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Scene 1

Paris. A hall of state.

(King Henry the Sixth; Duke of Gloucester; Bishop of Winchester; Duke of York; Earl of Suffolk; Duke of Somerset; Earl Warwick; Lord Talbot; Governor of Paris; Duke of Exeter; Falstaff; Vernon; Basset)

Henry is crowned King of France, and the Mayor of Paris is bound on oath to elect no other king. Falstaff, entering with a letter from the Duke of Burgundy, is stripped of his Order of the Garter by Talbot for his desertion, and is banished by the King. The letter from Burgundy informs the English that he has switched his allegiance, and Talbot is sent to deal with him. Vernon and Basset plead their quarrel before the King, supported by York and Somerset, each swearing that the other began the fight. The King begs for peace, but the quarrel grows until York challenges Somerset to fight. Incensed, Gloucester scolds them all for disturbing the royal council with such a little matter. King Henry comments on how foolish it would be to create dissension over a rose, and puts on a red one, insisting it does not mean he tends more towards Somerset than York. He orders the two of them to unite their forces in the fight in France. Richard is not pleased that the King took up a red rose, but keeps his mouth shut as he sees the King meant no malice. Exeter is worried at Richard’s temper and where it may lead. (195 lines)

Enter King, Gloucester, Winchester, York, Suffolk, Somerset, Warwick, Talbot, and Governor of Paris, Exeter, and others.


Lord Bishop, set the crown upon his head.


God save King Henry, of that name the sixt!


Now, Governor of Paris, take your oath:

Governor kneels.

That you elect no other king but him;

Esteem none friends but such as are his friends,

And none your foes but such as shall pretend

Malicious practices against his state.

This shall ye do, so help you righteous God!

Exeunt Governor and Train.

Enter Falstaff.


My gracious sovereign, as I rode from Callice,

To haste unto your coronation,

A letter was deliver’d to my hands,

Writ to your Grace from th’ Duke of Burgundy.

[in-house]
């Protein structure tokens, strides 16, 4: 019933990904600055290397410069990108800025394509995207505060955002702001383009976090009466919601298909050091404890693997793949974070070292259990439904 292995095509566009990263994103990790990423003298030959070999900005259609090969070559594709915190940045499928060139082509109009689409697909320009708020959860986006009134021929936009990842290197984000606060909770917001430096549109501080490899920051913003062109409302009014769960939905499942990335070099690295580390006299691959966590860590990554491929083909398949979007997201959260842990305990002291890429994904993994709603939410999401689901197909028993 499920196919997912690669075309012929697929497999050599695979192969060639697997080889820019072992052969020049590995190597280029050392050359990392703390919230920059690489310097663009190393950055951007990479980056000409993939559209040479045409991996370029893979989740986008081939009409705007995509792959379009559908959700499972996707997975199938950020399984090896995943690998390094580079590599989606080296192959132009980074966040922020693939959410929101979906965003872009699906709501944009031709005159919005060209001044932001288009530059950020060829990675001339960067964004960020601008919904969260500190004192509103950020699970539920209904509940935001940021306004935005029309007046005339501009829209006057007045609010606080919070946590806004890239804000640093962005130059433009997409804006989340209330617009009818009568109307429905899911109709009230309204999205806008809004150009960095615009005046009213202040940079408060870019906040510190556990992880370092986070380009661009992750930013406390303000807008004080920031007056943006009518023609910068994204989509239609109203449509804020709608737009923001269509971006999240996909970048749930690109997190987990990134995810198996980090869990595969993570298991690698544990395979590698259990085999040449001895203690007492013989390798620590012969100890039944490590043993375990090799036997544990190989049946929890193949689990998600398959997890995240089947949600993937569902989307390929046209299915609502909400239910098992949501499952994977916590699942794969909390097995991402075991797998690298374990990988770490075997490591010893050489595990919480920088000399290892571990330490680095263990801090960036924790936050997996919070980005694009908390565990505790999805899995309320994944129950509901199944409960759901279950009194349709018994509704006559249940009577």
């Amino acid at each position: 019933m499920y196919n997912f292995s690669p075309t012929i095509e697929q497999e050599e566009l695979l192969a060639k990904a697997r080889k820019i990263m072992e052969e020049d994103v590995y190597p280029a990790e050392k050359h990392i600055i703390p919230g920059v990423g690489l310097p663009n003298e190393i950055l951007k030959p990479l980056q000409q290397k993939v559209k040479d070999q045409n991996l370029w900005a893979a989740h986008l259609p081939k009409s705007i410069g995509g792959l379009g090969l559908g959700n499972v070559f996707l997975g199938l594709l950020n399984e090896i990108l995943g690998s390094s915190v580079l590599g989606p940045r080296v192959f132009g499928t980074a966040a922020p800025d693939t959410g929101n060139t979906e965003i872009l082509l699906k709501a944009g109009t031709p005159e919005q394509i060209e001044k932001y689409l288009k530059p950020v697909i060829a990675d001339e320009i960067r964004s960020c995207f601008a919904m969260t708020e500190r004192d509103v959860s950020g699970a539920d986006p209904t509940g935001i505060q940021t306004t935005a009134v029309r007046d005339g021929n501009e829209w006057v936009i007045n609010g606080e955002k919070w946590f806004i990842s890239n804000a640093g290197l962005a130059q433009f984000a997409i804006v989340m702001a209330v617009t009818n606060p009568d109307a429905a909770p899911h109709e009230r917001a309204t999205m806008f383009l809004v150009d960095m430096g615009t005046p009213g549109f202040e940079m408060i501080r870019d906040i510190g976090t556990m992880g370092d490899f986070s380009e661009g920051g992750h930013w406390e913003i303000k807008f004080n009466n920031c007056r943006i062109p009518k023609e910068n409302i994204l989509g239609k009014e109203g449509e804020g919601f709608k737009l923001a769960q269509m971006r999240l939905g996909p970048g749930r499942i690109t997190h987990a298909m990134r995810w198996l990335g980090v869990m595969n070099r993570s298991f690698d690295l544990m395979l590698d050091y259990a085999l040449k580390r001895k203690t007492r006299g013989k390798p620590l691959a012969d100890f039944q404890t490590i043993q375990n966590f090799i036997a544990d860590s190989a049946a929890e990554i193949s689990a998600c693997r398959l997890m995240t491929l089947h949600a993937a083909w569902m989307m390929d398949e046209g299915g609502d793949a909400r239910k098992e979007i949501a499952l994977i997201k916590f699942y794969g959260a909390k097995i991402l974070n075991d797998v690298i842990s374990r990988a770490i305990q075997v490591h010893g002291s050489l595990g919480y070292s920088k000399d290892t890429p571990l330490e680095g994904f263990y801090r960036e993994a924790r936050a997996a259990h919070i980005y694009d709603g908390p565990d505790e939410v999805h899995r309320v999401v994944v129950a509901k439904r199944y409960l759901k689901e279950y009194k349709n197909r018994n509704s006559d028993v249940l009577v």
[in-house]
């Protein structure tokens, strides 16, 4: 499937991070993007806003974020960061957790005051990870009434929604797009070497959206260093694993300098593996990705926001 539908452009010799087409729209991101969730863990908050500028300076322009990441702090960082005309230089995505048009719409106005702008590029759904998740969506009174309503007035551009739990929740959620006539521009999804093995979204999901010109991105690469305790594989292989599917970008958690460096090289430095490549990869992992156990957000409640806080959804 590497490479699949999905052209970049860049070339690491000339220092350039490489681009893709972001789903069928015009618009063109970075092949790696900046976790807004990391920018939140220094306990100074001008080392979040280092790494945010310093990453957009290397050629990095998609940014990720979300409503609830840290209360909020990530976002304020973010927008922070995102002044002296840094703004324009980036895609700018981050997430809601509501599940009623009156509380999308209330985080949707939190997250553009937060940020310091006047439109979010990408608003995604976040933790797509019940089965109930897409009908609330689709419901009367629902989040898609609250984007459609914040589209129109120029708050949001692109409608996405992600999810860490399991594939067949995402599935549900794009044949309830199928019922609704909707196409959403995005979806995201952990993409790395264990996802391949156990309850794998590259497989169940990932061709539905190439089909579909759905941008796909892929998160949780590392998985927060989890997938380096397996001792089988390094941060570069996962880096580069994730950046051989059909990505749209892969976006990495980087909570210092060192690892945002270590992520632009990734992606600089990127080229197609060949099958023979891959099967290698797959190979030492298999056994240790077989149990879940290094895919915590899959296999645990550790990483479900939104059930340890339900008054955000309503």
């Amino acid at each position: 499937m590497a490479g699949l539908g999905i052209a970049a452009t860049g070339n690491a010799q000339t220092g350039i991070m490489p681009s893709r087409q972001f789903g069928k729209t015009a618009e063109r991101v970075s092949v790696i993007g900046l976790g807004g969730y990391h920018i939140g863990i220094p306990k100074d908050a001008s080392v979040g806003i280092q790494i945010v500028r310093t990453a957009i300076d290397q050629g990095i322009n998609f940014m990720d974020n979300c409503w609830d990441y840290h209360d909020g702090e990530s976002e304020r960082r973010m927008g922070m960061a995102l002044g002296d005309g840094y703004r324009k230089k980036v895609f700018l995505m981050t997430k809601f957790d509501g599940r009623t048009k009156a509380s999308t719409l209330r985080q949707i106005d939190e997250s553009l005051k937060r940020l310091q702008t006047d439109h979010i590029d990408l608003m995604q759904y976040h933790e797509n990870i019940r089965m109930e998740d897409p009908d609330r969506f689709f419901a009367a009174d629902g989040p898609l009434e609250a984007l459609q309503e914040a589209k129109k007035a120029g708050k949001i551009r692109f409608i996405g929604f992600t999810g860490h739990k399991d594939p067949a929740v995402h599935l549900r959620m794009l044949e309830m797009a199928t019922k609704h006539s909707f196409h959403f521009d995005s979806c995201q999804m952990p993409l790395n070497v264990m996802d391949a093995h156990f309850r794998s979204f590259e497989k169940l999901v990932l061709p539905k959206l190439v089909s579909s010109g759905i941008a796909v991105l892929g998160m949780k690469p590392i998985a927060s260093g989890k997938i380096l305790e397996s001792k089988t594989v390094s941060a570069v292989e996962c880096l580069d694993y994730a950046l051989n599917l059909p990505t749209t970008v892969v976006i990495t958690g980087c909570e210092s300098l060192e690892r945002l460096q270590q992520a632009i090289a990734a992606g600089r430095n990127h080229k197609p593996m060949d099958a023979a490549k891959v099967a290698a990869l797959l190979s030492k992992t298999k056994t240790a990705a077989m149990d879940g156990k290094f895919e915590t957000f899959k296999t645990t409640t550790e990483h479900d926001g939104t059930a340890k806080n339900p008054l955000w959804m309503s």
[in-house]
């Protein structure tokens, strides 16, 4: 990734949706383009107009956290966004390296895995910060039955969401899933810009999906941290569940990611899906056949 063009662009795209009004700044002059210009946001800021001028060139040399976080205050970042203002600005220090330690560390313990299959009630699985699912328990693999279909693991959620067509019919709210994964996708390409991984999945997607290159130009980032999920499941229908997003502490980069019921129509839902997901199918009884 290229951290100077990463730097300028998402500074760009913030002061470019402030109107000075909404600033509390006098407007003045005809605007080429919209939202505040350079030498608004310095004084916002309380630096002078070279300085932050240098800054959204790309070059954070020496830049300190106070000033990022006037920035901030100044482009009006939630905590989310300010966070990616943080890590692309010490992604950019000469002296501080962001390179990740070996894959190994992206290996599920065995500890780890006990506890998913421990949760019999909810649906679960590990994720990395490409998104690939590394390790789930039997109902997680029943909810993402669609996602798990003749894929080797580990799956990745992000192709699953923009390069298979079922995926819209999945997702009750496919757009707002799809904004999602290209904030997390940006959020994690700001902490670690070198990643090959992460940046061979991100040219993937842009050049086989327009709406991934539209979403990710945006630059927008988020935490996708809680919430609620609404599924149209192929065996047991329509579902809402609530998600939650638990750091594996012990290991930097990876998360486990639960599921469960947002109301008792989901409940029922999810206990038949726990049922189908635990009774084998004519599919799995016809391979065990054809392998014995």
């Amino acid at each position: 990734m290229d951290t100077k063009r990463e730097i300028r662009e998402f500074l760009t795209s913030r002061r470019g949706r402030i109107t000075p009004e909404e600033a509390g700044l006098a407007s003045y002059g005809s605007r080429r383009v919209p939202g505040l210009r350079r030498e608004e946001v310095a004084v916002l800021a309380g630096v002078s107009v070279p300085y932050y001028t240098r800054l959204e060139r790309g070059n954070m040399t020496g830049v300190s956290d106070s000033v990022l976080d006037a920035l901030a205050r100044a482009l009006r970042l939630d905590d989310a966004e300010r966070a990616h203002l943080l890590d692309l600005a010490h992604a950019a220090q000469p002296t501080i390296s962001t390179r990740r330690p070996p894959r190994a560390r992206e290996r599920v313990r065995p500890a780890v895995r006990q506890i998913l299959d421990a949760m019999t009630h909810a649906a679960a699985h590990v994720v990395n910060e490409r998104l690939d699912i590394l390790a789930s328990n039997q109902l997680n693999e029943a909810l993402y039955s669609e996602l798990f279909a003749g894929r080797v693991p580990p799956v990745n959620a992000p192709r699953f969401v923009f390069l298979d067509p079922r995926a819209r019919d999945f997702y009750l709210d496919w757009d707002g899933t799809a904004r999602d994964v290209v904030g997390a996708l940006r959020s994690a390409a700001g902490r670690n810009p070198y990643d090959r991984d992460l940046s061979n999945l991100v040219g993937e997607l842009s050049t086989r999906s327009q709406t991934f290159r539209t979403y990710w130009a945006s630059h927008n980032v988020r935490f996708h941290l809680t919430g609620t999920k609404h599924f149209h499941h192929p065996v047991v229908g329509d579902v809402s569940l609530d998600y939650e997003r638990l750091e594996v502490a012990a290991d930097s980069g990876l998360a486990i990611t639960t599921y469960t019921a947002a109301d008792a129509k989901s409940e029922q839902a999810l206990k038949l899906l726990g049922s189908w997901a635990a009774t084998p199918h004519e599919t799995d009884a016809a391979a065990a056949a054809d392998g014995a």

Presents it.


Shame to the Duke of Burgundy and thee!

I vow’d, base knight, when I did meet thee next,

To tear the Garter from thy craven’s leg,

Plucking it off.

Which I have done, because (unworthily)

Thou wast installed in that high degree.

Pardon me, princely Henry, and the rest.

This dastard, at the battle of Poictiers,

When (but in all) I was six thousand strong

And that the French were almost ten to one,

Before we met, or that a stroke was given,

Like to a trusty squire did run away;

In which assault we lost twelve hundred men;

Myself and divers gentlemen beside

Were there surpris’d and taken prisoners.

Then judge, great lords, if I have done amiss;

Or whether that such cowards ought to wear

This ornament of knighthood, yea or no?


To say the truth, this fact was infamous

And ill beseeming any common man,

Much more a knight, a captain, and a leader.


When first this order was ordain’d, my lords,

Knights of the Garter were of noble birth,

Valiant and virtuous, full of haughty courage,

Such as were grown to credit by the wars;

Not fearing death, nor shrinking for distress,

But always resolute in most extremes.

He then, that is not furnish’d in this sort,

Doth but usurp the sacred name of knight,

Profaning this most honorable order,

And should (if I were worthy to be judge)

Be quite degraded, like a hedge-born swain

That doth presume to boast of gentle blood.


Stain to thy countrymen, thou hear’st thy doom!

Be packing therefore, thou that wast a knight;

Henceforth we banish thee, on pain of death.

Exit Falstaff.

And now, Lord Protector, view the letter

Sent from our uncle Duke of Burgundy.


What means his Grace, that he hath chang’d his style?

No more but plain and bluntly “To the King”?

Hath he forgot he is his sovereign?

Or doth this churlish superscription

Pretend some alteration in good will?

What’s here?


“I have, upon especial cause,

Mov’d with compassion of my country’s wrack,

Together with the pitiful complaints

Of such as your oppression feeds upon,

Forsaken your pernicious faction

And join’d with Charles, the rightful King of France.”

O monstrous treachery! Can this be so?

That in alliance, amity, and oaths,

There should be found such false dissembling guile?


What? Doth my uncle Burgundy revolt?


He doth, my lord, and is become your foe.


Is that the worst this letter doth contain?


It is the worst, and all, my lord, he writes.


Why then Lord Talbot there shall talk with him,

And give him chastisement for this abuse.

How say you, my lord? Are you not content?


Content, my liege? Yes. But that I am prevented,

I should have begg’d I might have been employ’d.


Then gather strength and march unto him straight.

Let him perceive how ill we brook his treason,

And what offense it is to flout his friends.


I go, my lord, in heart desiring still

You may behold confusion of your foes.


Enter Vernon and Basset.


Grant me the combat, gracious sovereign.


And me, my lord, grant me the combat too.